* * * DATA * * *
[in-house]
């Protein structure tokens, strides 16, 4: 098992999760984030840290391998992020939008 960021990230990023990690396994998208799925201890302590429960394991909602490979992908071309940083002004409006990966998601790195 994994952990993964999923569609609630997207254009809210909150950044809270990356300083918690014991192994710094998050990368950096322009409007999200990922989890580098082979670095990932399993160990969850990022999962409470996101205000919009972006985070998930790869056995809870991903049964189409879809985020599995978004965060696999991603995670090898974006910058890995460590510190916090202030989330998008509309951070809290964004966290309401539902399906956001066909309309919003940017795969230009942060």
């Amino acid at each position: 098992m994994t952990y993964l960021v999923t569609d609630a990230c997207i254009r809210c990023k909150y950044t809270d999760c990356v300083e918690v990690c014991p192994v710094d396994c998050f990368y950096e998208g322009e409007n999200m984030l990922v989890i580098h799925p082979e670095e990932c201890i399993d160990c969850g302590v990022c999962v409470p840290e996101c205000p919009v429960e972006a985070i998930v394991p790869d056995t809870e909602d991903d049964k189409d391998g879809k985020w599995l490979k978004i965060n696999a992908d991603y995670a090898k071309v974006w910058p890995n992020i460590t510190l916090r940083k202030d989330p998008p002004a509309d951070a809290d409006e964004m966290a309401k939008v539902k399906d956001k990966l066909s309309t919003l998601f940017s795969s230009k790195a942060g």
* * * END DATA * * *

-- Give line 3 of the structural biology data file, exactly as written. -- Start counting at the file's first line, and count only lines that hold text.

């Amino acid at each position: 098992m994994t952990y993964l960021v999923t569609d609630a990230c997207i254009r809210c990023k909150y950044t809270d999760c990356v300083e918690v990690c014991p192994v710094d396994c998050f990368y950096e998208g322009e409007n999200m984030l990922v989890i580098h799925p082979e670095e990932c201890i399993d160990c969850g302590v990022c999962v409470p840290e996101c205000p919009v429960e972006a985070i998930v394991p790869d056995t809870e909602d991903d049964k189409d391998g879809k985020w599995l490979k978004i965060n696999a992908d991603y995670a090898k071309v974006w910058p890995n992020i460590t510190l916090r940083k202030d989330p998008p002004a509309d951070a809290d409006e964004m966290a309401k939008v539902k399906d956001k990966l066909s309309t919003l998601f940017s795969s230009k790195a942060g």